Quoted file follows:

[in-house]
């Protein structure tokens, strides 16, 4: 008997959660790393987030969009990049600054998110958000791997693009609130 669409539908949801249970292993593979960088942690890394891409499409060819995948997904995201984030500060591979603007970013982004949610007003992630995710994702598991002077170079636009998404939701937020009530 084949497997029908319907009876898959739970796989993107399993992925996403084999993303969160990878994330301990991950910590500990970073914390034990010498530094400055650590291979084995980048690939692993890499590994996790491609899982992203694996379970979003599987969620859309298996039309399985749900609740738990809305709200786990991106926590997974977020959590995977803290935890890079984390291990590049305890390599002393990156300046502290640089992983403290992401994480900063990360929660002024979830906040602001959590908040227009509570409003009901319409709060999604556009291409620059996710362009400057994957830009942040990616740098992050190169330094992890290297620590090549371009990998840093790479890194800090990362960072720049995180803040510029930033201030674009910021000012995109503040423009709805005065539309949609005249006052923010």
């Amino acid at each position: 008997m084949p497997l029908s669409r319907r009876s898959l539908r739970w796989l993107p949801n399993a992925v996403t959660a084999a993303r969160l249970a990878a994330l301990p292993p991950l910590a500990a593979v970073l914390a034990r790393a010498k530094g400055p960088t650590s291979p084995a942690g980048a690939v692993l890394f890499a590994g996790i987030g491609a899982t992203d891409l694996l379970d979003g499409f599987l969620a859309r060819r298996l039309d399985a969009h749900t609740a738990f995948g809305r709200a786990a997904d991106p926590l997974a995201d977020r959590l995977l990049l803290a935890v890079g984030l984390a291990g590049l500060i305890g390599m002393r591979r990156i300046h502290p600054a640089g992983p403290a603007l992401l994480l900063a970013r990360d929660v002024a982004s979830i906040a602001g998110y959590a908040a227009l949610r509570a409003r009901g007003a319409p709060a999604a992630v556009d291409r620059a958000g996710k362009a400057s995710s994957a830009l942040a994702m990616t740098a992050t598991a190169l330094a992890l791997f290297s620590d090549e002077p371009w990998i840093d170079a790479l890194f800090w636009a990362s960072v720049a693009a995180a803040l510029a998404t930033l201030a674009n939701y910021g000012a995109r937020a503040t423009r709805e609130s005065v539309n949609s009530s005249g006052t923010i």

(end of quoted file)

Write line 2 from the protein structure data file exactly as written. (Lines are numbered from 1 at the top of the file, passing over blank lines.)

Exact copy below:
């Protein structure tokens, strides 16, 4: 008997959660790393987030969009990049600054998110958000791997693009609130 669409539908949801249970292993593979960088942690890394891409499409060819995948997904995201984030500060591979603007970013982004949610007003992630995710994702598991002077170079636009998404939701937020009530 084949497997029908319907009876898959739970796989993107399993992925996403084999993303969160990878994330301990991950910590500990970073914390034990010498530094400055650590291979084995980048690939692993890499590994996790491609899982992203694996379970979003599987969620859309298996039309399985749900609740738990809305709200786990991106926590997974977020959590995977803290935890890079984390291990590049305890390599002393990156300046502290640089992983403290992401994480900063990360929660002024979830906040602001959590908040227009509570409003009901319409709060999604556009291409620059996710362009400057994957830009942040990616740098992050190169330094992890290297620590090549371009990998840093790479890194800090990362960072720049995180803040510029930033201030674009910021000012995109503040423009709805005065539309949609005249006052923010």